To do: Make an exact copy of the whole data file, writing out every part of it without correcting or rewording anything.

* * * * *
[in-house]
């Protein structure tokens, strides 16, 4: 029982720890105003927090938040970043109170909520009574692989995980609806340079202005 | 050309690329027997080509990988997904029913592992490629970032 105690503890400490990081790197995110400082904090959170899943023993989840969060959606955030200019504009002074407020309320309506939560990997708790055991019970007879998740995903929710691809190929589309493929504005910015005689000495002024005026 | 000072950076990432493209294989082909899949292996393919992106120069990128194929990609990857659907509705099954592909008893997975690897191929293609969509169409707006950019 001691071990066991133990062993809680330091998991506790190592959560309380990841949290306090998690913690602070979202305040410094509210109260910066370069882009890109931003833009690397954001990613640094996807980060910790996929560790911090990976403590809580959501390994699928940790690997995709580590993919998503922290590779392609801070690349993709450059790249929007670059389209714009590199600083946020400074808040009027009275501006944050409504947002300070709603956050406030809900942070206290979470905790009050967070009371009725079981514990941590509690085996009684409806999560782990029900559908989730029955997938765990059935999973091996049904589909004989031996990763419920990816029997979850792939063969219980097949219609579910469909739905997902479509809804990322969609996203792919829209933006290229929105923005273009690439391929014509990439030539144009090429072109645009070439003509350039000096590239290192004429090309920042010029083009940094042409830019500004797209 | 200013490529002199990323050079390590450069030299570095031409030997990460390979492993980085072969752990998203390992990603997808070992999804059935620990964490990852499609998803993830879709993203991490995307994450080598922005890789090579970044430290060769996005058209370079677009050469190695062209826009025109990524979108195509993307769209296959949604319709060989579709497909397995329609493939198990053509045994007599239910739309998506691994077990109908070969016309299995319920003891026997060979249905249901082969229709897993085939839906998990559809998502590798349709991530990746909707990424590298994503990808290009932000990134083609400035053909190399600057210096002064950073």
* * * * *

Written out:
[in-house]
């Protein structure tokens, strides 16, 4: 029982720890105003927090938040970043109170909520009574692989995980609806340079202005 | 050309690329027997080509990988997904029913592992490629970032 105690503890400490990081790197995110400082904090959170899943023993989840969060959606955030200019504009002074407020309320309506939560990997708790055991019970007879998740995903929710691809190929589309493929504005910015005689000495002024005026 | 000072950076990432493209294989082909899949292996393919992106120069990128194929990609990857659907509705099954592909008893997975690897191929293609969509169409707006950019 001691071990066991133990062993809680330091998991506790190592959560309380990841949290306090998690913690602070979202305040410094509210109260910066370069882009890109931003833009690397954001990613640094996807980060910790996929560790911090990976403590809580959501390994699928940790690997995709580590993919998503922290590779392609801070690349993709450059790249929007670059389209714009590199600083946020400074808040009027009275501006944050409504947002300070709603956050406030809900942070206290979470905790009050967070009371009725079981514990941590509690085996009684409806999560782990029900559908989730029955997938765990059935999973091996049904589909004989031996990763419920990816029997979850792939063969219980097949219609579910469909739905997902479509809804990322969609996203792919829209933006290229929105923005273009690439391929014509990439030539144009090429072109645009070439003509350039000096590239290192004429090309920042010029083009940094042409830019500004797209 | 200013490529002199990323050079390590450069030299570095031409030997990460390979492993980085072969752990998203390992990603997808070992999804059935620990964490990852499609998803993830879709993203991490995307994450080598922005890789090579970044430290060769996005058209370079677009050469190695062209826009025109990524979108195509993307769209296959949604319709060989579709497909397995329609493939198990053509045994007599239910739309998506691994077990109908070969016309299995319920003891026997060979249905249901082969229709897993085939839906998990559809998502590798349709991530990746909707990424590298994503990808290009932000990134083609400035053909190399600057210096002064950073």